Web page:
Hundreds join Johnson Creek restoration party
Adults and kids headed out for a Saturday morning of community service with the Johnson Creek Watershed Council (JCWC), as the 21st Annual Watershed Wide Event got underway on March 2.
Clear skies and bright sunshine brought out a total of 410 volunteers to ten locations from Gresham to near the Willamette River; they planted a staggering 5,000 native trees and shrubs.
Two of the larger restoration groups in Inner Southeast Portland focused on Crystal Springs Creek as well as Johnson Creek that morning.
At Westmoreland Union Manor, about 50 turned out to plant new growth, while others pulled up invasive species from the grounds, even some of Manor's residents pitched in.
And, at Tideman-Johnson Park, in the Ardenwald-Johnson Creek neighborhood, a block south of Eastmoreland, about 45 people came to help.
"We've a great group of volunteers to plant natives in the wetland near the creek," said Marianne Colgrove with "Friends of Tideman Johnson".
"This JCWC event is kind of special for us, in that this month, our Friends group celebrates its 12th anniversary," Colgrove confided to THE BEE.
"Partnering with the JCWC on projects such as the 'Watershed Wide Event' is really important to us at Portland Parks & Recreation, because it involves so many people in the community," remarked the Bureau's Stewardship Manager for the Johnson Creek Watershed, Susan Hawes, as she helped out at one of the sites. "For our Bureau, it's all about getting people engaged in, and connected with, their local parks and natural areas."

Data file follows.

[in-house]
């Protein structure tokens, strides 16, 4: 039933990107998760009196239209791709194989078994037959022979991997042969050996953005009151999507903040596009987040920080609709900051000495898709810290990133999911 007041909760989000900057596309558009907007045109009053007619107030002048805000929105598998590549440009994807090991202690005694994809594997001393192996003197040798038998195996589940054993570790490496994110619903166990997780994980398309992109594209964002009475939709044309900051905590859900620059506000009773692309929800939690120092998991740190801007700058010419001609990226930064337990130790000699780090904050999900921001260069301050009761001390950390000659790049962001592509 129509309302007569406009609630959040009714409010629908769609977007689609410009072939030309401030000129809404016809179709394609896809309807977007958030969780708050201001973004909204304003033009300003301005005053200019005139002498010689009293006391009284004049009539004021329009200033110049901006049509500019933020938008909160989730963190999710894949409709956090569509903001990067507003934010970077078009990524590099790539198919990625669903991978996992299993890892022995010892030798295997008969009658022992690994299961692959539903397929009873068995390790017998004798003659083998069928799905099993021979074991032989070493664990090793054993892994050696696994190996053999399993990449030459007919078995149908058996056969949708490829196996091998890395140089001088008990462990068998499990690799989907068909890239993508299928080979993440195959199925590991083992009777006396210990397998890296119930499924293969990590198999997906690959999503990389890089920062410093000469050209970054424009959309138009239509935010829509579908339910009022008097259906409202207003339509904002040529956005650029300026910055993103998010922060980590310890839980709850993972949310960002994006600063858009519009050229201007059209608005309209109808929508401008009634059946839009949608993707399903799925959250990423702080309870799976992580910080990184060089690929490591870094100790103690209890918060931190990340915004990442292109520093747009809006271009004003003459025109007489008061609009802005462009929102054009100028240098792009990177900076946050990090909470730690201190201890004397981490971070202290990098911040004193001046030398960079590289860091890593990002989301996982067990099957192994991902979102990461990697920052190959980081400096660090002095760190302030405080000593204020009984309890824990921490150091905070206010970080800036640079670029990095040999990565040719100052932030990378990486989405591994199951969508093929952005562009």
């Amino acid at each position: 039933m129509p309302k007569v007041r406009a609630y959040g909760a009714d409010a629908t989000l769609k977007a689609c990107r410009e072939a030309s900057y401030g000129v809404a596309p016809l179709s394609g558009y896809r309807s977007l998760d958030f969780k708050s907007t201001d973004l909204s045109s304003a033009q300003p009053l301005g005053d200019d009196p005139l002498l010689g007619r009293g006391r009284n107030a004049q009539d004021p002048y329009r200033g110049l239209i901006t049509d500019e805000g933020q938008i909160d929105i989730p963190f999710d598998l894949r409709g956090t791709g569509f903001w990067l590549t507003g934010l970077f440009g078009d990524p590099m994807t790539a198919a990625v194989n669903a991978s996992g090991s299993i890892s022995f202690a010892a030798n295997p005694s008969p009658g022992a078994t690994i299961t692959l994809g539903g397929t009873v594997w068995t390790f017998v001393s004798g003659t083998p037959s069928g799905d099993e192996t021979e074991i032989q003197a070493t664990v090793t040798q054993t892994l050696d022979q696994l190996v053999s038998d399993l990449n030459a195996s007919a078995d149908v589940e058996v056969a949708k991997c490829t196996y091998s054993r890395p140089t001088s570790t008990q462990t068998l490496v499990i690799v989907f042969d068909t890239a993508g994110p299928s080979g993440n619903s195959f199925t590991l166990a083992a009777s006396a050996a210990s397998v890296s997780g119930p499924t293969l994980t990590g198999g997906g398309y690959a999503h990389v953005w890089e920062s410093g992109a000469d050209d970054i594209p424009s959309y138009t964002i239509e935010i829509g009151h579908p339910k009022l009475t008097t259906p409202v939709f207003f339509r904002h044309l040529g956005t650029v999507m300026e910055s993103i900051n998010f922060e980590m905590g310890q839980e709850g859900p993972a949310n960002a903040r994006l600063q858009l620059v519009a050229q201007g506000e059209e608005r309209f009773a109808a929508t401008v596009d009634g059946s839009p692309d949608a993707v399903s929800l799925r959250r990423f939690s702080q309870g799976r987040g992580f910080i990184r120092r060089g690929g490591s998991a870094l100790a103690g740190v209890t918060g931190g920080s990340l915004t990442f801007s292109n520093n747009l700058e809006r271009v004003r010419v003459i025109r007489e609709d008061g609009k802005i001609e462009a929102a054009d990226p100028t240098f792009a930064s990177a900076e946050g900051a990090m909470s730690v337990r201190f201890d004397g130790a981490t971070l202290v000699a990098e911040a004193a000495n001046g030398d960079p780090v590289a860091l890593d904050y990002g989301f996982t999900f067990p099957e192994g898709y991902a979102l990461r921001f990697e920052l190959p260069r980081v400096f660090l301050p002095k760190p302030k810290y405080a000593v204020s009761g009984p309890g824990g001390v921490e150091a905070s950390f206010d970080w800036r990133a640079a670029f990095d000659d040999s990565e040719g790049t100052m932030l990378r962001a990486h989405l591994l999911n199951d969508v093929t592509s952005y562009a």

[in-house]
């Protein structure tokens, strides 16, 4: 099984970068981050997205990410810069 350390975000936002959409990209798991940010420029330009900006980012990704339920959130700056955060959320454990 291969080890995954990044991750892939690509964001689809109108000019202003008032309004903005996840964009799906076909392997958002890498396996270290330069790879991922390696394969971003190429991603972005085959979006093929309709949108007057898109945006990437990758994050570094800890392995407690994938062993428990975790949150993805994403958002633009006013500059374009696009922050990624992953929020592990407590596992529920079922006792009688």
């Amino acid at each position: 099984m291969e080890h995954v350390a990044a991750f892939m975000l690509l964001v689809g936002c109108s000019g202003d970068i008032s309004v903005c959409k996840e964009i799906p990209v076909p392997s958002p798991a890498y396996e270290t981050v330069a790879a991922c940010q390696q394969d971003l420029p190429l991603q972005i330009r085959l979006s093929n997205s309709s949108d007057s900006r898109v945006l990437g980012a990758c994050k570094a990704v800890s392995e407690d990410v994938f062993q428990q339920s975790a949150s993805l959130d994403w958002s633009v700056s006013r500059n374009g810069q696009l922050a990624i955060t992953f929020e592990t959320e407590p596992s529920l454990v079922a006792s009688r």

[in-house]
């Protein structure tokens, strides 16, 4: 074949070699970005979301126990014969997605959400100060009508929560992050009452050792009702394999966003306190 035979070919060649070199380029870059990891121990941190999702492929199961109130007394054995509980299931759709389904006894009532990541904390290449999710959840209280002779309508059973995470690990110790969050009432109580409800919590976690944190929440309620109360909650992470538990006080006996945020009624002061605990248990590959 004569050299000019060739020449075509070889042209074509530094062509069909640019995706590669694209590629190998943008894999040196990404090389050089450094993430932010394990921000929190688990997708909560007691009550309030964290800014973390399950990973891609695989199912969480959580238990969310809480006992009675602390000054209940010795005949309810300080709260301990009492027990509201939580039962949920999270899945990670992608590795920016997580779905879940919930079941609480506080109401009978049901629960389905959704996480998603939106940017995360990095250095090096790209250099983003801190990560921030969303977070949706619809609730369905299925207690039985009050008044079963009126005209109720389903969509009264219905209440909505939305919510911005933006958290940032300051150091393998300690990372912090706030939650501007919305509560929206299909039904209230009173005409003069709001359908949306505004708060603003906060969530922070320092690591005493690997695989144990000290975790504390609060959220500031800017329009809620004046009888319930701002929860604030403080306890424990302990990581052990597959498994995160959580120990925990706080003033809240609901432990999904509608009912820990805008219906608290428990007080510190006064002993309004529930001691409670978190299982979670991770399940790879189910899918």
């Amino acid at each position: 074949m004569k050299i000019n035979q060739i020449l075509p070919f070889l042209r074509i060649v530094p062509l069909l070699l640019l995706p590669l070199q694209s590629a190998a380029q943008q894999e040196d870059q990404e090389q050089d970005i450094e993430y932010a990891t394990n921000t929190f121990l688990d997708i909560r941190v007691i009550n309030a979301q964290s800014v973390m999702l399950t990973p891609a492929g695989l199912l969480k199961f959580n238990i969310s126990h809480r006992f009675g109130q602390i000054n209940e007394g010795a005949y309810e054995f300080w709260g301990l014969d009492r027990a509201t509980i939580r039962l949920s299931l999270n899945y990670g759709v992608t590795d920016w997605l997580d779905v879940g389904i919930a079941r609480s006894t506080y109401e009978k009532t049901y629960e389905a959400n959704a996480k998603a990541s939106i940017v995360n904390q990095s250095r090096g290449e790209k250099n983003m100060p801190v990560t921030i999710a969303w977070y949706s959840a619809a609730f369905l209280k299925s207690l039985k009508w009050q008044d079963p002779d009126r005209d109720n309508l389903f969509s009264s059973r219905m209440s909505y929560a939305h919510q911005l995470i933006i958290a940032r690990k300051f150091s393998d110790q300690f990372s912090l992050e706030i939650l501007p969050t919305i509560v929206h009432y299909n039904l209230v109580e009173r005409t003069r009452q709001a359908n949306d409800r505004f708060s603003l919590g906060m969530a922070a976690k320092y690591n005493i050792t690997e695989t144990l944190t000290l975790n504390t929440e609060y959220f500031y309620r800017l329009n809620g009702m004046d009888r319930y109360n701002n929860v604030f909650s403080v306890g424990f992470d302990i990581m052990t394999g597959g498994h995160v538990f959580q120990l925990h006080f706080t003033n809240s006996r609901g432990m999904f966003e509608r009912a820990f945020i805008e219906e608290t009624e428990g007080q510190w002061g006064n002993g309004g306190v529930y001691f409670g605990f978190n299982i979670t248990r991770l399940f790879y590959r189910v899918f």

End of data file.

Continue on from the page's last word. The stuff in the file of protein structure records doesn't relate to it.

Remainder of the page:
"It's beautiful to see people gathering together to care for the creek and each other during our events all year long, smiled JCWC Volunteer Coordinator Courtney Bektel, coming back from a worksite.
Wrapping up his participation in his fourth Watershed Wide Event, JCWC Executive Director Daniel Newberry chimed in, "And we've seen an increase in the number of corporate, government, and nonprofit teams coming out to help over the past few years.
"Improving the health of local streams and natural areas is a great way to do something positive for the community and the earth; and doing it together is a great way to deepen existing friendships, and build new ones," Newberry reflected.
Find out how you can get involved with the Johnson Creek Watershed Council by visiting their website – www.jcwc.org